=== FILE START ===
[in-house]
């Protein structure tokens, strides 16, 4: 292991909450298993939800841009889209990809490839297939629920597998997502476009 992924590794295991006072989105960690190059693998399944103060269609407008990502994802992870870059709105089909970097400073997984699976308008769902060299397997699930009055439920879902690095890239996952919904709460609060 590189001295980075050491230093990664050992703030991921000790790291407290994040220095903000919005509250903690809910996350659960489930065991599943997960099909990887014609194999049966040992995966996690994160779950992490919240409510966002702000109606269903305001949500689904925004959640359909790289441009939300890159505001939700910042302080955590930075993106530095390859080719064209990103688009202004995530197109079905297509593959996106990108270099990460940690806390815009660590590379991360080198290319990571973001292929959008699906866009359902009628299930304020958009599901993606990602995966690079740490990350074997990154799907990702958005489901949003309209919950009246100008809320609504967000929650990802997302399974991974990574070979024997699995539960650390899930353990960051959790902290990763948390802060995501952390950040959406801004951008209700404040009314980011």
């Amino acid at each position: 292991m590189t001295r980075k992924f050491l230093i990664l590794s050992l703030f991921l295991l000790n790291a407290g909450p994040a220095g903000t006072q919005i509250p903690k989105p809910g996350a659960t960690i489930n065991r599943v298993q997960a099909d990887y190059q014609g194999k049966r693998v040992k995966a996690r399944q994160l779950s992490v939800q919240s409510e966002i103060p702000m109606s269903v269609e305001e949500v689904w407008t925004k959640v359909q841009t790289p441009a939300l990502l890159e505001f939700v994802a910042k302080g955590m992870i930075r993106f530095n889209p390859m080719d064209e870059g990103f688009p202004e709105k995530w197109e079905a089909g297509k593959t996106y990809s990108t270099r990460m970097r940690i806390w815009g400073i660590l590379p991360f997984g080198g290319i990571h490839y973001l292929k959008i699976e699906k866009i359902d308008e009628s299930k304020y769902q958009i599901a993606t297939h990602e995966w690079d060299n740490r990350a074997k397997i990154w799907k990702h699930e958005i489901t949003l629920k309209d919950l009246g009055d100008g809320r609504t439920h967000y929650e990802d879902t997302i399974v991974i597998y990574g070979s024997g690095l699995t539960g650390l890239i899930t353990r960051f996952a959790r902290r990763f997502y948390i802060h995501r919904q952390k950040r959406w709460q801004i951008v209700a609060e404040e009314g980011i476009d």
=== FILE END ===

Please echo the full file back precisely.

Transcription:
[in-house]
């Protein structure tokens, strides 16, 4: 292991909450298993939800841009889209990809490839297939629920597998997502476009 992924590794295991006072989105960690190059693998399944103060269609407008990502994802992870870059709105089909970097400073997984699976308008769902060299397997699930009055439920879902690095890239996952919904709460609060 590189001295980075050491230093990664050992703030991921000790790291407290994040220095903000919005509250903690809910996350659960489930065991599943997960099909990887014609194999049966040992995966996690994160779950992490919240409510966002702000109606269903305001949500689904925004959640359909790289441009939300890159505001939700910042302080955590930075993106530095390859080719064209990103688009202004995530197109079905297509593959996106990108270099990460940690806390815009660590590379991360080198290319990571973001292929959008699906866009359902009628299930304020958009599901993606990602995966690079740490990350074997990154799907990702958005489901949003309209919950009246100008809320609504967000929650990802997302399974991974990574070979024997699995539960650390899930353990960051959790902290990763948390802060995501952390950040959406801004951008209700404040009314980011």
């Amino acid at each position: 292991m590189t001295r980075k992924f050491l230093i990664l590794s050992l703030f991921l295991l000790n790291a407290g909450p994040a220095g903000t006072q919005i509250p903690k989105p809910g996350a659960t960690i489930n065991r599943v298993q997960a099909d990887y190059q014609g194999k049966r693998v040992k995966a996690r399944q994160l779950s992490v939800q919240s409510e966002i103060p702000m109606s269903v269609e305001e949500v689904w407008t925004k959640v359909q841009t790289p441009a939300l990502l890159e505001f939700v994802a910042k302080g955590m992870i930075r993106f530095n889209p390859m080719d064209e870059g990103f688009p202004e709105k995530w197109e079905a089909g297509k593959t996106y990809s990108t270099r990460m970097r940690i806390w815009g400073i660590l590379p991360f997984g080198g290319i990571h490839y973001l292929k959008i699976e699906k866009i359902d308008e009628s299930k304020y769902q958009i599901a993606t297939h990602e995966w690079d060299n740490r990350a074997k397997i990154w799907k990702h699930e958005i489901t949003l629920k309209d919950l009246g009055d100008g809320r609504t439920h967000y929650e990802d879902t997302i399974v991974i597998y990574g070979s024997g690095l699995t539960g650390l890239i899930t353990r960051f996952a959790r902290r990763f997502y948390i802060h995501r919904q952390k950040r959406w709460q801004i951008v209700a609060e404040e009314g980011i476009d």